Decline in area of approved regeneration
Statistics from the Swedish Forest Agency show that 86% of the harvested forest area has been regenerated to the levels stipulated by the Forestry Act. This is a five per cent decrease compared with results from 2020, and the lowest approval figure in seven years.
As the Forestry Act stipulates that forest owners regenerate forests, the Swedish Forest Agency conduct yearly surveys to monitor regeneration. The harvested area which meets the levels stipulated in the act, regarding number of approved plants and maximum gap area, has shown a positive development since the millennium, but this year’s survey shows a five per cent decrease.
- What this decrease depends on is difficult to say at present, according to Magnus Martinsson who leads the survey at the Forest Agency. It’s too early to see if this is a break in the positive trend that has previously been seen. A possible explanation to the decline is the drought of 2018 which strongly affected seedlings and small plants. If the results are an effect of the drought, we will continue to see this effect in the coming years.
The largest per cent of approved regenerations were seen in Götaland and Norra Norrland, with 88 and 87 per cent respectively, followed by Södra Norrland with 86% and Svealand with 84% of the harvested area showing approved regeneration levels.
The ownership class Other owners has for the past 20 years, shown better results than private owners. The difference between the classes has however been decreasing steadily and the results now show the classes are on par with one another.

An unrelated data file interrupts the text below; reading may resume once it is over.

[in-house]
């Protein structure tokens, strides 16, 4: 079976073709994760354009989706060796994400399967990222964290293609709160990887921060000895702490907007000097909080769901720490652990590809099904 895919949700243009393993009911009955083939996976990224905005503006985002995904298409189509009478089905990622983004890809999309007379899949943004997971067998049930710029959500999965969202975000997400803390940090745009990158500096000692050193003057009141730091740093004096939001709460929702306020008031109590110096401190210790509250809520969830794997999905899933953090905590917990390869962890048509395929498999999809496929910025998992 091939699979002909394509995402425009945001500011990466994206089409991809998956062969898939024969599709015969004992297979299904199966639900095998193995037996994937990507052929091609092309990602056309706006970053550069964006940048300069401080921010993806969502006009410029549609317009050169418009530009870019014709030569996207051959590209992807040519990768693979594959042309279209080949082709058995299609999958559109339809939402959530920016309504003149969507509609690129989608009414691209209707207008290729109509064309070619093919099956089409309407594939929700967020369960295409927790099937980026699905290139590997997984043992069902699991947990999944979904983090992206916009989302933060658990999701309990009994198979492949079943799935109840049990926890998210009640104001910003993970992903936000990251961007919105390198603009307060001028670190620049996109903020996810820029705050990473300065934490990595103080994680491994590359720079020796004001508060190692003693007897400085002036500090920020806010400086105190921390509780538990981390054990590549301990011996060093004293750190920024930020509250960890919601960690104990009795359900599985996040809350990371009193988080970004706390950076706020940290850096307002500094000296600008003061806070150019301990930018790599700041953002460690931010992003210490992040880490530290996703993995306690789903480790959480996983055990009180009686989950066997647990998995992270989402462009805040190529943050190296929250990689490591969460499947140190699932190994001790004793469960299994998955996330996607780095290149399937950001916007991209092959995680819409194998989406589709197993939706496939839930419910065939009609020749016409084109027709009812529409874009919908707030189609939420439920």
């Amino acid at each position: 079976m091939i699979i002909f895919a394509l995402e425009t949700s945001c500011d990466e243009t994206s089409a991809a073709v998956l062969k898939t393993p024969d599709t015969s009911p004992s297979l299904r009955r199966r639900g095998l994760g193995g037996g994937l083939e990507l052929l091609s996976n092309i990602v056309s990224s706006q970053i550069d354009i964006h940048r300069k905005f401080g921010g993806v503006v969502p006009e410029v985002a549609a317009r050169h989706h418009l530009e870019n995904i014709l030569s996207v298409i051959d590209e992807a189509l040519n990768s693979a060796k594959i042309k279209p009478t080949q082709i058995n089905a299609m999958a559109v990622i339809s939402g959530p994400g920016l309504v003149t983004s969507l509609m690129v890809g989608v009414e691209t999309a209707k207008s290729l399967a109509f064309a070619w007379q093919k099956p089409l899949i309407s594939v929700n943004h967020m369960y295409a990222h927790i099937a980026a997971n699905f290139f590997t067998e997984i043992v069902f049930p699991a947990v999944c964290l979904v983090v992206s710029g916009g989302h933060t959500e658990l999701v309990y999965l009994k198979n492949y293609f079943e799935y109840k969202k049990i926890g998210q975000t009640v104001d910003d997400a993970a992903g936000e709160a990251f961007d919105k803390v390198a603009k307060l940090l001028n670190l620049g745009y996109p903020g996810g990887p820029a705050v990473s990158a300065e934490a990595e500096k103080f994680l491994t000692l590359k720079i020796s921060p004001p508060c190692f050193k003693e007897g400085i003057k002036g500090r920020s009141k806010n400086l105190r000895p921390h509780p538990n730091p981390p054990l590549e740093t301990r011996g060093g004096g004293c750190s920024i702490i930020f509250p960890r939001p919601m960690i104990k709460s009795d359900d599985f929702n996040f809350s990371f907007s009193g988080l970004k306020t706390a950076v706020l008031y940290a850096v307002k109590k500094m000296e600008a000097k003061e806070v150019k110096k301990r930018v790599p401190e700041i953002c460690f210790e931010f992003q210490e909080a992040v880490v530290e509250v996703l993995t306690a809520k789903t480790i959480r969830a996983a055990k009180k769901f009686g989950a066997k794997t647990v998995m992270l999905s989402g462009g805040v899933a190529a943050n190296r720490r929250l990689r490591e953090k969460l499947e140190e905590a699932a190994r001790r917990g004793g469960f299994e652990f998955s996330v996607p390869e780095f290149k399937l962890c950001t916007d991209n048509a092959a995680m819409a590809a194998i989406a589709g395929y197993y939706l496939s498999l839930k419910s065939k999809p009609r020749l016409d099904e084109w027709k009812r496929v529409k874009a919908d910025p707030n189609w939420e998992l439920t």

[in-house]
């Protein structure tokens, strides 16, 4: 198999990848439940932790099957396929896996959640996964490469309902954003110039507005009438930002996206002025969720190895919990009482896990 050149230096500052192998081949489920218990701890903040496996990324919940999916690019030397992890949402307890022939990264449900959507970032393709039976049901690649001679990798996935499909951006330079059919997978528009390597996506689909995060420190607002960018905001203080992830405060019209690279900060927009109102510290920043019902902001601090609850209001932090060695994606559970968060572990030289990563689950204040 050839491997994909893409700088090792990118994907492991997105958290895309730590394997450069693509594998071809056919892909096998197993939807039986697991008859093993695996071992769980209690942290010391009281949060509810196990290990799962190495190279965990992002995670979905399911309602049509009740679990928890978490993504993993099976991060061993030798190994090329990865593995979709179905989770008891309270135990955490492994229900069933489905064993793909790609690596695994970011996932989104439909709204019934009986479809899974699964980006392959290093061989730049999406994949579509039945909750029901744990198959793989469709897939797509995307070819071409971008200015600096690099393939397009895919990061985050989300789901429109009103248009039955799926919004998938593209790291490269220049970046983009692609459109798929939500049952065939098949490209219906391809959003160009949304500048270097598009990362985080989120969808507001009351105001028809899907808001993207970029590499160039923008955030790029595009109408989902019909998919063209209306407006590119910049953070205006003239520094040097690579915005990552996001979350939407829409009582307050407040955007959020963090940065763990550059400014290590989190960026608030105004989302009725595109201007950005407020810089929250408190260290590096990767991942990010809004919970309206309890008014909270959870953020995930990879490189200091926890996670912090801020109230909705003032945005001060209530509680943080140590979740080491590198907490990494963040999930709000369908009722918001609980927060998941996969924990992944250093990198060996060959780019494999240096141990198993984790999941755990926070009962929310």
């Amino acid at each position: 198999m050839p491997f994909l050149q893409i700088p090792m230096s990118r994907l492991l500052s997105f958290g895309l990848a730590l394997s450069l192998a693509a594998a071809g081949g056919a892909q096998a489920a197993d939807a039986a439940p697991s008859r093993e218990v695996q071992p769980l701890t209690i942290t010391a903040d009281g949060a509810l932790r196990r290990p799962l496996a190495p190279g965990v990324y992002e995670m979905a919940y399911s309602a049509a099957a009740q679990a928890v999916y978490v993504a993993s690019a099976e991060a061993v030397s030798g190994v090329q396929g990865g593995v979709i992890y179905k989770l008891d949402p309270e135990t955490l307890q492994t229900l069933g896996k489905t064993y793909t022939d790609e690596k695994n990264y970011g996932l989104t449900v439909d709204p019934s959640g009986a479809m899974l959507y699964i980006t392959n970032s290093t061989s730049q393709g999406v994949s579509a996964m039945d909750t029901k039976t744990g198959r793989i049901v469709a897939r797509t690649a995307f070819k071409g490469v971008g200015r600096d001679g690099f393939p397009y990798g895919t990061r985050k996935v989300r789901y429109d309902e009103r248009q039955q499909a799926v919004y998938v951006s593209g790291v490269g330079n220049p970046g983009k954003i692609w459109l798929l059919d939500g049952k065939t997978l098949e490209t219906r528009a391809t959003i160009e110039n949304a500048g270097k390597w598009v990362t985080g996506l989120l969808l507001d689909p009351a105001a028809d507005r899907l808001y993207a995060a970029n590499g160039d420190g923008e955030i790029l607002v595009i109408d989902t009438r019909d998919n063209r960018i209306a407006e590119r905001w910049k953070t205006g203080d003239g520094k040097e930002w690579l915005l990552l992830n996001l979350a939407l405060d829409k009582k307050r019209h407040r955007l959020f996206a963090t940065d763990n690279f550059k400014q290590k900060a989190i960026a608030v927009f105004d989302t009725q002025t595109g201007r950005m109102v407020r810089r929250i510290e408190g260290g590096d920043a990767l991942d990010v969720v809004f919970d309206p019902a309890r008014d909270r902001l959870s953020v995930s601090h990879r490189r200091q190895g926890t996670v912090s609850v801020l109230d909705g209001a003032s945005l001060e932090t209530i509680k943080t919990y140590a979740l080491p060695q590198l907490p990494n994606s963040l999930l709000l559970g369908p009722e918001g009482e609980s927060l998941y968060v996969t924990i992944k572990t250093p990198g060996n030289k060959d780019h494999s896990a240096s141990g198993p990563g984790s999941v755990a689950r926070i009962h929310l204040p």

Regarding regeneration methods, planting seedlings has consistently been the most reliable method for regeneration. The statistics for the past four years show that 88 per cent of the planted area is approved. Harvested areas that are sown now show highest approval ratings for regeneration at 91 per cent, but they account for only three per cent of the total harvested area. Natural regeneration results in 73% of the area reaching approved regeneration in the most recent results. 59% of the areas where no regeneration measures have been taken attain approved regeneration.
Continued decline in area regenerated naturally
Planting is the dominating method for regeneration. In the beginning of the 21st century approximately 60 per cent of the harvested area was planted, this figure is now at 86 per cent. The area regenerated naturally is declining and is now at 9 per cent of the harvested area, slightly higher in Svealand and slightly lower in Norrland.
More common with scarification before planting
Soil scarification is performed on 92 per cent of the harvested area that is planted, according to the results from the past three years. In comparison, where natural regeneration is used, scarification is now done on 64 per cent of the area. In total, 89 per cent of harvested areas are scarified. In Norra and Södra Norrland, levels of soil scarification are high, at 97 and 96 per cent respectively. In Svealand this figure is 90 per cent and in Götaland, 72 per cent.
Scots pine more common than Norway spruce
The number of main plants per hectare has been relatively stable the past years. The latest results show however a decline of around three per cent to 2 371 main plants per hectare. The most common species are Scots pine and Norway spruce. Scots pine now account for approximately 45 per cent of main plants, followed by Norway spruce with 36 per cent.
The statistics is part of the Official Statistics of Sweden.